Joseph Helfrich, founder and, with his wife Laurence, joint head of Grands Chais de France, France’s biggest wine exporter, remembers designing the simple but iconic JP Chenet bottle in a day. Helfrich, whose roots are in Alsace and who now owns vineyards across France, clearly understood design and the challenge of launching a French wine brand. “In the 1980s, the socialist regime in France had killed brands and they’d been replaced by regional wines with no identity.”  The first release JP Chenet bottles, in 1984, were AOP wines but within six months, he could see this was a mistake because “no one cared”. The following year, he switched to Vin de Pays Cabernet Sauvignon and Chardonnay. Since then, the brand has evolved to include styles such as a Cabernet-Syrah, as well as a white labelled medium sweet and an ‘Ice’ sparkling. Packaging has expanded into bag-in-box, pouches, single-serve and even wooden labels. Today, JP Chenet is by far France’s biggest and most widely exported brand, with two bottles being shipped across the world every second from the highly automated Grands Chais warehouses. RJ

Mionetto, Italy

Long before Prosecco became a trendy smash hit, the Mionetto winery in Valdobbiadene was producing quality sparkling wines. Founded in 1887, Mionetto is one of the oldest producers of Prosecco, and has always been a leader, being the first to launch a wine made from organic grapes. Mionetto USA was opened in 1997, and introduced US consumers to Prosecco in 2000. FC

Nicolás Catena Zapata, Argentina  

In 1902, Italian migrant Nicola Catena planted his first Mendoza Malbec vineyard. His descendant Nicolás Catena Zapata revolutionised Argentine wine in the 1980s by focusing on quality, as well as by planting vineyards at an elevation of 1,500m and spearheading the revival of Malbec. For his efforts, he was named Decanter’s Man of the Year and awarded a Wine Spectator Distinguished Service Award. His daughter Dr Laura Catena has pioneered altitude winemaking and founded the Catena Institute of Wine. This year, the Nicolás Catena Zapata wine joined the La Place de Bordeaux. La Place is the system of selling Bordeaux wines through a network of merchant and brokers, and it has an aura of immense prestige. Fewer than five new world wines have gained listings. FC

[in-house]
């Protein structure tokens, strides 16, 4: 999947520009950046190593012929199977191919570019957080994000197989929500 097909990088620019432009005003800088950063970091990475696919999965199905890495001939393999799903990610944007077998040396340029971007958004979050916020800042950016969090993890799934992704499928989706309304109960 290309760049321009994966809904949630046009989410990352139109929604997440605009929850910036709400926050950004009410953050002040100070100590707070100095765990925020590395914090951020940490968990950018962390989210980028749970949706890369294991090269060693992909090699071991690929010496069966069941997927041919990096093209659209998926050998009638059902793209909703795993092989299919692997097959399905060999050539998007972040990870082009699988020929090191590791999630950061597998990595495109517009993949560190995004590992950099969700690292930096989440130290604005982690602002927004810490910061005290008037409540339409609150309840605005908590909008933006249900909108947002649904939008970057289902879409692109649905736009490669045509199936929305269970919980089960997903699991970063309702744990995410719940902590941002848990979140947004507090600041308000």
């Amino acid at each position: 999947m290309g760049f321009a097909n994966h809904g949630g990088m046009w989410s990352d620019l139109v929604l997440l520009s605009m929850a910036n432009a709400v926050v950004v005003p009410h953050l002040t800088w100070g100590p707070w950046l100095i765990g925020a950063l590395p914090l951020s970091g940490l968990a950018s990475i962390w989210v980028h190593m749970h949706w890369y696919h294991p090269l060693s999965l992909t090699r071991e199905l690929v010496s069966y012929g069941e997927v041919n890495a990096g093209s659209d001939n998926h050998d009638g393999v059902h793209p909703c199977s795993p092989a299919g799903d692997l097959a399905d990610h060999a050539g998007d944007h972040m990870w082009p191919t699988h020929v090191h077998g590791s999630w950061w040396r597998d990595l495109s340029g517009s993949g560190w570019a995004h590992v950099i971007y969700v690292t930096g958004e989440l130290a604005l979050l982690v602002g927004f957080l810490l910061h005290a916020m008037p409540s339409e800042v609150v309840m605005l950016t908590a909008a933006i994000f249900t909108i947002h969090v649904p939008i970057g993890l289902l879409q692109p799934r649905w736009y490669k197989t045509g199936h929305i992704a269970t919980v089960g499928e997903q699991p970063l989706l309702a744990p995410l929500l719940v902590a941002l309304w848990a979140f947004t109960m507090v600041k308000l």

Penfolds Grange

In 1950, winemaker Max Schubert returned to Australia after a visit to France and began using Bordeaux techniques. His aim: to create a world class wine built for ageing. Management declared his wine a failure and told him to stop but Schubert nevertheless persisted in secret. By 1960, the age-worthiness of his early wines was apparent, and management told Schubert to start again, not realising he’d been working on Grange all that time. The wine quickly won international recognition and many major awards. Not only did Penfolds Grange put Australia on the wine map, its success in China has helped bring a whole new audience to wine. FC 

The Prisoner, USA

In 1998, 25-year-old Dave Phinney sold his first vintage of The Prisoner in bulk, and the following year he produced just 99 cases. He could never have imagined that his would become one of the most valuable brands in the world. Phinney started out growing grapes as a hobby in the desert of Arizona where he was studying political science. Next came a stint as “as the only white guy on an all-Mexican night shift crew” at Robert Mondavi. Success came in 2000, when a tricky harvest forced him to blend his limited crop of Zinfandel with varieties such as Charbono and Petite Sirah. Production soared to 385 cases. If the rich, powerful, blend was innovative, so was the choice of label which included a dark Goya etching. Some hated it, but others were captivated. Phinney sold the first vintages to restaurants and specialist shops, picking up good scores from critics along the way. By 2010, when he sold The Prisoner for a reported $40m to Huneeus Vintners – despite having no vineyards or winery – the brand had a cult reputation which grew sufficiently for Constellation to believe it worth $285m in 2016. Today, more than 170,000 cases are sold every year, at a retail price of $35.00 or more. RJ

Whispering Angel, France

If ever there was a wine that owed its success to the efforts of one person, it is Sacha Lichine’s Whispering Angel from Château d’Esclans. While Château Miraval is often credited with starting the Provence Rosé revolution, by the time high-profile owners Brad Pitt and Angelina Jolie had launched their first wine, Lichine had already released six vintages. Lichine, a former sommelier, recalls falling under the spell of rosé when he drank it with Prince Rainier and Grace Kelly on their yacht in Monte Carlo. He set out to make a pink wine that stood out by employing Patrick Leon, former winemaker of Mouton Rothschild, and launching a limited release of a pale, super-premium oak-matured wine called Garrus. US critic James Suckling gave Garrus – with its $100.00 price tag –  a score of 98 points and its success created demand for its more affordable siblings, Rock Angel, Les Clans and particularly the $27.00 Whispering Angel. The latter now enjoys sales of 350,000-plus cases a year and has been named as the biggest selling French wine in the US. In the decade since its launch, exports of Provence rosé grew from 5m cases to almost 30m. And Sasha Lichine deserves a fair bit of the credit for that. RJ